300 Concerned citizens attend wind turbine meeting in Grand Bend

David Colling

by Scott Nixon, Exeter Times Advocate
GRAND BEND – Those interested and concerned about the several large-scale wind turbine projects planned for the region packed the Grand Bend Public School gym last Thursday for an information meeting presented by the Middlesex-Lambton Wind Action Group (MLWAG). Guest speakers presented information on the health concerns of humans living near wind turbines, the impact on the environment, real estate values and electrical pollution.

MLWAG is appealing the Zephyr Wind Development in the Watford area and member Muriel Allingham kicked off the meeting by noting that 422 industrial wind turbines are planned for Huron County, with 250 in Lambton Shores, including 48 in the Grand Bend area. She said the turbines are taller than a 50-storey building.
“These things are quite big monstrosities.”

Of the concerns some members of the public have about large wind farms is the potential of the harm the turbines will do to their health. On that note, the Michaud family of Thamesville spoke about how their health has been affected since turbines were erected near their hobby farm.

The family built their home in 2006, discovering in 2009 that turbines were planned for the area. Within two days of the new turbines going online, Lisa Michaud was in the emergency room with vertigo. She has experienced sleep deprivation from the constant sound of the turbines and has a constant ringing in her ears, along with pain.

She said the turbines have affected her day-to-day life and she was very sick for four months.

Eventually the whole family got sick.

Lisa’s son Josh said he and his dad Michel built the family home and they don’t want to move.

He said the turbines, which are 1.14 kilometres from the Michaud home, can be heard inside the house.

“They’re quite loud,” Josh said, adding the family can hear the “whoosh” sound of the blades turning, and they can “feel” it when they are lying in bed at night. Josh said he started suffering from vertigo a couple of months after the turbines went up and he had never had those problems before. He said his ears also bother him and he hears a ringing sound in his ears similar to the feeling one can have after leaving a loud rock concert.

Lisa said the family’s goats have also been acting strangely since the turbines have been online and the animals have not been thriving.

The family is suing Suncor and the Kent Breeze Wind Farm for $1.5 million.

Lisa said a number of homes in the area have been for sale for over a year and have not sold. She said when she and her family built their home they had dreams of having a bed and breakfast and hobby farm on the property.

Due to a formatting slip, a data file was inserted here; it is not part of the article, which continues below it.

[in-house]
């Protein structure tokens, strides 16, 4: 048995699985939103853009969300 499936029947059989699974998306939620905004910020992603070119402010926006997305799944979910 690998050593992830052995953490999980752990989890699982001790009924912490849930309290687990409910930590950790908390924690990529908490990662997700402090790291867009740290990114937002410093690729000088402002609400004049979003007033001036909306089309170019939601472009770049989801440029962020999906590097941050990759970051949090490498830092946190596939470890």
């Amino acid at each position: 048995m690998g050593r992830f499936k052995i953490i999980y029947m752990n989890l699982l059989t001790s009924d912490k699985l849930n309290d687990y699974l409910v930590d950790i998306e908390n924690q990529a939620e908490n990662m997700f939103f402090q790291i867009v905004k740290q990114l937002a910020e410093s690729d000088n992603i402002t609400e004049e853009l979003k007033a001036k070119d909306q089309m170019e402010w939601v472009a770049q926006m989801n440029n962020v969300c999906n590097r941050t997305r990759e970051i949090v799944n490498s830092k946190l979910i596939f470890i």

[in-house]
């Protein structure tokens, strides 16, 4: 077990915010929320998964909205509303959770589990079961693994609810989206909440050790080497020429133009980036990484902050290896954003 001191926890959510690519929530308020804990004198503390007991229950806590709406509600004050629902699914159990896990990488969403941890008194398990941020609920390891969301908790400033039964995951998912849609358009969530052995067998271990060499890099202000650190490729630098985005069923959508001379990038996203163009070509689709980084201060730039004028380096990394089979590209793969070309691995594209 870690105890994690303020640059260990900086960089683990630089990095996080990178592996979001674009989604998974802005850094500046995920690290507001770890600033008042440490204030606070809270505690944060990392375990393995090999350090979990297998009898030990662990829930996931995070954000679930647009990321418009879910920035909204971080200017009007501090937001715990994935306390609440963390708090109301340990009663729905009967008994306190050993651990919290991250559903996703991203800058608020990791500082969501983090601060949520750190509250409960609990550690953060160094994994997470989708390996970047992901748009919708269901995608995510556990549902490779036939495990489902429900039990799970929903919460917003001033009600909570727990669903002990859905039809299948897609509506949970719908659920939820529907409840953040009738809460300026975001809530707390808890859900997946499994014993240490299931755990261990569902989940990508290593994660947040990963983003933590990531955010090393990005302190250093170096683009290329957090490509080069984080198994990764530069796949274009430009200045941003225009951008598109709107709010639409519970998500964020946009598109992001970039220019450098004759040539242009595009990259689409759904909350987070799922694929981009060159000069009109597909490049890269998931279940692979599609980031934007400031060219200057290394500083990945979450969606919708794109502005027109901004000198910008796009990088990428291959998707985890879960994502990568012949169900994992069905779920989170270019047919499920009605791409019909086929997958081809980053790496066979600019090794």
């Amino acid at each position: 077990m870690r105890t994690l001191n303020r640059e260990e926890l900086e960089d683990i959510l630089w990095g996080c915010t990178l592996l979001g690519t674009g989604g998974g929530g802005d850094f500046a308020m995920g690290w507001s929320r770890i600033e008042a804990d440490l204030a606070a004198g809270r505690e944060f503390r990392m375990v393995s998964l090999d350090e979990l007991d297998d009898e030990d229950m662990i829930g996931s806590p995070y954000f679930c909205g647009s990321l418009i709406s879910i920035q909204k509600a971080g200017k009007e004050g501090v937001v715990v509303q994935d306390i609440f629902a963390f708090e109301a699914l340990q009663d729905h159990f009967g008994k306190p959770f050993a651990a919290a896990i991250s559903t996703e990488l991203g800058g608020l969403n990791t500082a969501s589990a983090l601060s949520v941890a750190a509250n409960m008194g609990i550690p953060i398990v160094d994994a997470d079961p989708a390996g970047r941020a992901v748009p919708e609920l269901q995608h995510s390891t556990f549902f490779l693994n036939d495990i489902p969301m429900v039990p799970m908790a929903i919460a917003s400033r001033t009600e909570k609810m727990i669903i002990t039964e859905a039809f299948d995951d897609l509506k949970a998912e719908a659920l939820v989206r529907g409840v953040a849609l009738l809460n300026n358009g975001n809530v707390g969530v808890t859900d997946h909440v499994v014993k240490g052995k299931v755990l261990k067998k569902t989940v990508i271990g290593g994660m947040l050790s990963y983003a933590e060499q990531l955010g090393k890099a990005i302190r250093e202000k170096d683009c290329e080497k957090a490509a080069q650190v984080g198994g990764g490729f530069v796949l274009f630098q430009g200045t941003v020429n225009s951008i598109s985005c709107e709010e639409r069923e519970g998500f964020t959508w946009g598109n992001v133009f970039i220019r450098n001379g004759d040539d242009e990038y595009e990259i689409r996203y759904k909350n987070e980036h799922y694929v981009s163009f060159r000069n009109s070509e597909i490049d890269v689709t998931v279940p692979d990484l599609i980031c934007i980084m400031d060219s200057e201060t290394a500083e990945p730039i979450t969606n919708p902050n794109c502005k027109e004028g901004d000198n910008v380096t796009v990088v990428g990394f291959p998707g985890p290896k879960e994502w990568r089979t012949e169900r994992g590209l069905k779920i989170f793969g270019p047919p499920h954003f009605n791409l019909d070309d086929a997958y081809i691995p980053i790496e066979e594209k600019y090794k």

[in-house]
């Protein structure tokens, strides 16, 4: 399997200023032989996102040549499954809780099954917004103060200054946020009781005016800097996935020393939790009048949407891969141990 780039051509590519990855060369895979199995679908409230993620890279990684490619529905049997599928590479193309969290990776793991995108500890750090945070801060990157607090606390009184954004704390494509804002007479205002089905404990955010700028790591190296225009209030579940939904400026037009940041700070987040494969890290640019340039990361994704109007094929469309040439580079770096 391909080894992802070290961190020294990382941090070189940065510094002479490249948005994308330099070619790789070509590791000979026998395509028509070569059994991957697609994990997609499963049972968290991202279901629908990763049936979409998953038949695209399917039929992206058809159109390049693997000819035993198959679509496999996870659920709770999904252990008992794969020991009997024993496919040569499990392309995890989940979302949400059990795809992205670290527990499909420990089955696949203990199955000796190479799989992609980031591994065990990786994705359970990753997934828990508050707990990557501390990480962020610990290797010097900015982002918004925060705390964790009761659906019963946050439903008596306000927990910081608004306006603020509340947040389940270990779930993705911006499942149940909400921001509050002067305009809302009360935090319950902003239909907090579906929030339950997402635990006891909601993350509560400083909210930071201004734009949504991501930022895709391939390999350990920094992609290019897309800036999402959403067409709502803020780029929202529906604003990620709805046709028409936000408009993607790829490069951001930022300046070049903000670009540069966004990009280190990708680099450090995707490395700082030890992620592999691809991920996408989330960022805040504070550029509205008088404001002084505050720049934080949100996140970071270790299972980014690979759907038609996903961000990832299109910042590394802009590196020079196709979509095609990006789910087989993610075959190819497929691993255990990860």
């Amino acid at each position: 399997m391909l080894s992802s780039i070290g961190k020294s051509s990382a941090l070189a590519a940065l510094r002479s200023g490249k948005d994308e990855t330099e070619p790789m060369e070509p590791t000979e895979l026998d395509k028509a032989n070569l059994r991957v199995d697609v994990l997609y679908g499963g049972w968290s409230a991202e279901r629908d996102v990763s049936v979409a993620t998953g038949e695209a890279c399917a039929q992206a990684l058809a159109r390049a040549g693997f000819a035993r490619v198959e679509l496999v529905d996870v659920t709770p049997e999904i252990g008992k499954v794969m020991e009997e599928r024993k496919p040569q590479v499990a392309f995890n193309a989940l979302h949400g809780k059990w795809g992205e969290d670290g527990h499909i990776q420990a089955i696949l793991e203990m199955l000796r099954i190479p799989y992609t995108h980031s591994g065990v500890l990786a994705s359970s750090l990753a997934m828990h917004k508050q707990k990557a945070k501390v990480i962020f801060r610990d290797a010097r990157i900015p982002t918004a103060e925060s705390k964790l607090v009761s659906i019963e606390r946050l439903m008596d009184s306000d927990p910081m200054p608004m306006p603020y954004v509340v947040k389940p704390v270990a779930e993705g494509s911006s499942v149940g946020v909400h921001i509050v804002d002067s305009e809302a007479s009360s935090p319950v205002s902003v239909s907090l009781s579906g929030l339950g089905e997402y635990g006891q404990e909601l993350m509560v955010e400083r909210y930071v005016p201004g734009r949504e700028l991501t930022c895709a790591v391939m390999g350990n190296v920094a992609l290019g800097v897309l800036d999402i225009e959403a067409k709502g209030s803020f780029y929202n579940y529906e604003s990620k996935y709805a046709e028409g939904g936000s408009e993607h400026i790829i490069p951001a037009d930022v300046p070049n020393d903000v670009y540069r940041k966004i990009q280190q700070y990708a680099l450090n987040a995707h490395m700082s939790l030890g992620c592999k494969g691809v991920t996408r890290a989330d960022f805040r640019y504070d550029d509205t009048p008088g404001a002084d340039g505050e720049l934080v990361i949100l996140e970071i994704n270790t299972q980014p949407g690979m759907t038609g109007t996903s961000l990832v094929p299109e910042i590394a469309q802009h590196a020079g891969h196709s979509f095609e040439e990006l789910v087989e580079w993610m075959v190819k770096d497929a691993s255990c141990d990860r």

Josh said the family starts to feel a bit better during days when the turbines are turned off.

“Other days, it’s awful,” he said.

Doug Pedlar of Re/Max Bluewater Realty spoke about the impact industrial wind turbines can have on property values. Pedlar described himself as a conservationist and said we live in a special part of the world and we need to appreciate that.

In compiling his information on land values, Pedlar consulted with realtors with experience selling property in areas where wind farms are found.

Pedlar cited a number of examples. He said one realtor told him that some buyers don’t care if there are wind turbines in the area, while others will avoid the area entirely.

A Simcoe realtor told Pedlar of a 25-acre parcel of vacant land that probably could have been turned into a hobby farm. The property had a view of Lake Erie, but there were also turbines near the property. The price of the property was initially listed at $149,000. After six months on the market and several reductions in the price, a verbal offer was eventually made for $65,000, less than half what the realtor thought the property was worth. He told Pedlar he felt the turbines directly affected the value of the land.

Another realtor told Pedlar that potential buyers won’t purchase land if there are any turbines in the area, while others “love them.”

Pedlar said a couple from Toronto was house shopping in the Zurich area and refused to buy any property if they were able to see the Zurich wind turbine from the property.

Pedlar cited Orangeville realtor Chris Luxemberger, who has presented a study, “Living with the Impact of Windmills.” In it, Luxemberger says he is not against wind energy, but says the placement of turbines is critical. In looking at land values and how they are affected by wind turbines, Luxemberger looked at properties within a three nautical mile radius of a turbine and those outside the radius.

Based on more than 600 properties that sold in the windmill areas over a period of three years, Luxemberger found the following: